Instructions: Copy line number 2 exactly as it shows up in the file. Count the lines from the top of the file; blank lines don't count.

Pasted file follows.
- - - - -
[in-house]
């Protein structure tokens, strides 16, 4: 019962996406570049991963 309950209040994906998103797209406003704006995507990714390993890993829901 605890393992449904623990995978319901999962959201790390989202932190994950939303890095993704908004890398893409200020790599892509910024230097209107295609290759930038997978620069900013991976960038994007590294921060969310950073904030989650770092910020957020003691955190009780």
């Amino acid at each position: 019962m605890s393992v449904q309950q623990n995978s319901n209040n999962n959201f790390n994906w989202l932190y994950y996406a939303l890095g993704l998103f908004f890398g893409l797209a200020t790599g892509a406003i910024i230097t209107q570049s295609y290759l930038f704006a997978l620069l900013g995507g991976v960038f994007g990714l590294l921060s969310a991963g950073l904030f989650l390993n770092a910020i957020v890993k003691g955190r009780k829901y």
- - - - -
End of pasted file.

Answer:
């Protein structure tokens, strides 16, 4: 019962996406570049991963 309950209040994906998103797209406003704006995507990714390993890993829901 605890393992449904623990995978319901999962959201790390989202932190994950939303890095993704908004890398893409200020790599892509910024230097209107295609290759930038997978620069900013991976960038994007590294921060969310950073904030989650770092910020957020003691955190009780």